Just when you are having trouble with a NIC or USB controler in Windows, it pays to see if it is a driver problem or a hardware breakage. Get a second oppinion with Knoppix.

I remember arguing with the teacher then that you would have problems running Linux on some boxes and he told me that I should go and find a system that Knoppix would not run on and he was absolutely right. It is extremely rare.

It is just about crazy on how much different hardware Knoppix will run and it beats Windows in hardware recognition and with that I mean, no driver installs allowed. Knoppix has it all out of the box.

(exception: wireless cards and analog (win) modems are still a roya PITA, unfortunately the manufacturers are to blame for that, changing chips on a weekly basis and withholding vital information and drivers from the Linux community.)

Now Ubuntu is the new kid on the block and you might have heard about it. The one with the funny name. Well, Ubuntu makes big competition to SuSE for being very userfriendly and easy to install. It is, in fact, easier to install for anyone than Windows XP. There are no questions about networking, package selection. You just need to say your username, machine name and all things go automatic. It also does it a lot faster than XP by the way.
Ubuntu is the perfect example why the Linux desktop really does work and is the next big thing coming.
Ubuntu is based on the Gnome desktop environment, which is "dumbed" down for normal users, meaning that some things are not configurable and do not confuse or occupy normal users. This can mean less support cost, since users cannot mess around with the GUI.

The development of Ubuntu is driven by Mark Shuttleworth, a South-African enterpreneur millionaire that shares the view that the access to high tech information systems should not be restricted by the "wallet" and financial capabilities of an individual. He has rightly analyzed that while Linux is highly distributed and used on servers, it is very weak still on the desktop. Enter Ubuntu, debian based and really easy to use, desktop oriented. As an enterpreneur, he also sees the business side of it, the "what is is good for in the end" and "how can it boost efficiency and reduce cost".

Mark Shuttleworth answering community questions about Ubuntu:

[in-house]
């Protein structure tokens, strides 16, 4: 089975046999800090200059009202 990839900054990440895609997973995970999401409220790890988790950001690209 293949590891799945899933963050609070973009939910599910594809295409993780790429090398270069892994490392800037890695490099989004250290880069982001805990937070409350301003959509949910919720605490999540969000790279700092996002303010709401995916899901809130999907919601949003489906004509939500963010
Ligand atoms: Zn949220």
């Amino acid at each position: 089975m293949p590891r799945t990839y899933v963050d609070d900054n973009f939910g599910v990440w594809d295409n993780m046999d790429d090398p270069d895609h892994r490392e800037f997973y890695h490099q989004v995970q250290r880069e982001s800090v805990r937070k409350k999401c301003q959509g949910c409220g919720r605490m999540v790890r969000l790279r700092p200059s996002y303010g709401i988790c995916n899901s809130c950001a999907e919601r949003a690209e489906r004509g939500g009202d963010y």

Listen to his podcast-speech at LinuxTag 2006 here:

There are even tutorial videos, something you have to pay on other OSes:

Basically the same as Ubuntu, but with the KDE environment as desktop. It is a matter of preference, which one you choose. I personally prefer KDE more, since it seems more intuitive to me, especially when you come from Windows. Refering to the paragraph above, you might want to have everything configurable and set things exactly as you like them. If you want this, Gnome can be highly irritating. You might end up asking a colleague that knows his way around Gnome about it and he might simply reply "you can't configure it and you are not supposed to!"
I always shake my head. Unbelievable! I definitely did not leave Windows to have less control.
But then, I am a power user, definitely not your run of the mill normal user.

Linux Devices

I am always amazed of how many devices are already running Linux, without anybody knowing it.

Here just a short list:

TomTom navigation devices
Lots of firewalls

Windows, with its restrictive and expensive license is loosing big time there. The minumum hardware requirements for Windows are going up every year and many times only the modular built Linux can be customized to do only one thing, instead of bringing with it all the extra bagagge that Windows seems to need. You definitely do not need an internet explorer in a router.

this document was created on:
21. Nov. 2006
updated on:
21. Nov. 2006